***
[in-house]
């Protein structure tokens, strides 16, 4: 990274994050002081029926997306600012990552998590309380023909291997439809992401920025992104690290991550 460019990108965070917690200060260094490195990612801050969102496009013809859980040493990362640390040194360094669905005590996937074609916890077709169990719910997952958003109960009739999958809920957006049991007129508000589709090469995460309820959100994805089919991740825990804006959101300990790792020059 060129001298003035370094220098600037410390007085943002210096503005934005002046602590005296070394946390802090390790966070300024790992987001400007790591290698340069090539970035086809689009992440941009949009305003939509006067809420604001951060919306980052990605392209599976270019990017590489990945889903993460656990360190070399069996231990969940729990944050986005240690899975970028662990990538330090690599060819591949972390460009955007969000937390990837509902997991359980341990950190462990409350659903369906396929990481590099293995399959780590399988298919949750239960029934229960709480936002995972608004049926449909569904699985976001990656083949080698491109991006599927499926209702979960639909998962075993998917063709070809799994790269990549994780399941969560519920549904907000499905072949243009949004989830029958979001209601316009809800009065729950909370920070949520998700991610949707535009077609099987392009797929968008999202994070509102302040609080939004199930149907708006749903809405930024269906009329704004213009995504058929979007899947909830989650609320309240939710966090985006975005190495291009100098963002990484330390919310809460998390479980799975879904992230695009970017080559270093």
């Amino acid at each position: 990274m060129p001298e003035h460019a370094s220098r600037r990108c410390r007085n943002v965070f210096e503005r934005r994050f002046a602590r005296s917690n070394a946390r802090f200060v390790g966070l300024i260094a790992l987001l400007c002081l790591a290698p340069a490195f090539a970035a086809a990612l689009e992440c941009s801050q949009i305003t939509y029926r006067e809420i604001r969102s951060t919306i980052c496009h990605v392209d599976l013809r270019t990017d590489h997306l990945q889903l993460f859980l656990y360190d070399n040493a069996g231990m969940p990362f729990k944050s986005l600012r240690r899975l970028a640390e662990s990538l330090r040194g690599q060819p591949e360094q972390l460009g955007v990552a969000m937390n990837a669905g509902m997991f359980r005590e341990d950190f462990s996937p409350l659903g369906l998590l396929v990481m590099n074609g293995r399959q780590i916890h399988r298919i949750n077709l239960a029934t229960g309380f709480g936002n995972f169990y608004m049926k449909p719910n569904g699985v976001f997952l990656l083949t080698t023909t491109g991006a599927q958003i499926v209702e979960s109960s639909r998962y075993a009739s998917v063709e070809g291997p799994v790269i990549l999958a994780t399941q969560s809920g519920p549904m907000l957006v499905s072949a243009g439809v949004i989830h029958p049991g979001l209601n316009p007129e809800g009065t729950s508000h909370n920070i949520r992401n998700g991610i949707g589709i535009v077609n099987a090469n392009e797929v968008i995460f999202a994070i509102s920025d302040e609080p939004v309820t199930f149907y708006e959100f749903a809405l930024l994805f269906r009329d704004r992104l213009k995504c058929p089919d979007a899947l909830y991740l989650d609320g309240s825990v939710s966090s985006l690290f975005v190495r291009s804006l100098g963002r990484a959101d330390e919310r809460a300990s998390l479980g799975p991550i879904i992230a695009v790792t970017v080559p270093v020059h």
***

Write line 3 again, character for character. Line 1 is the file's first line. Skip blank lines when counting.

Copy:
């Amino acid at each position: 990274m060129p001298e003035h460019a370094s220098r600037r990108c410390r007085n943002v965070f210096e503005r934005r994050f002046a602590r005296s917690n070394a946390r802090f200060v390790g966070l300024i260094a790992l987001l400007c002081l790591a290698p340069a490195f090539a970035a086809a990612l689009e992440c941009s801050q949009i305003t939509y029926r006067e809420i604001r969102s951060t919306i980052c496009h990605v392209d599976l013809r270019t990017d590489h997306l990945q889903l993460f859980l656990y360190d070399n040493a069996g231990m969940p990362f729990k944050s986005l600012r240690r899975l970028a640390e662990s990538l330090r040194g690599q060819p591949e360094q972390l460009g955007v990552a969000m937390n990837a669905g509902m997991f359980r005590e341990d950190f462990s996937p409350l659903g369906l998590l396929v990481m590099n074609g293995r399959q780590i916890h399988r298919i949750n077709l239960a029934t229960g309380f709480g936002n995972f169990y608004m049926k449909p719910n569904g699985v976001f997952l990656l083949t080698t023909t491109g991006a599927q958003i499926v209702e979960s109960s639909r998962y075993a009739s998917v063709e070809g291997p799994v790269i990549l999958a994780t399941q969560s809920g519920p549904m907000l957006v499905s072949a243009g439809v949004i989830h029958p049991g979001l209601n316009p007129e809800g009065t729950s508000h909370n920070i949520r992401n998700g991610i949707g589709i535009v077609n099987a090469n392009e797929v968008i995460f999202a994070i509102s920025d302040e609080p939004v309820t199930f149907y708006e959100f749903a809405l930024l994805f269906r009329d704004r992104l213009k995504c058929p089919d979007a899947l909830y991740l989650d609320g309240s825990v939710s966090s985006l690290f975005v190495r291009s804006l100098g963002r990484a959101d330390e919310r809460a300990s998390l479980g799975p991550i879904i992230a695009v790792t970017v080559p270093v020059h």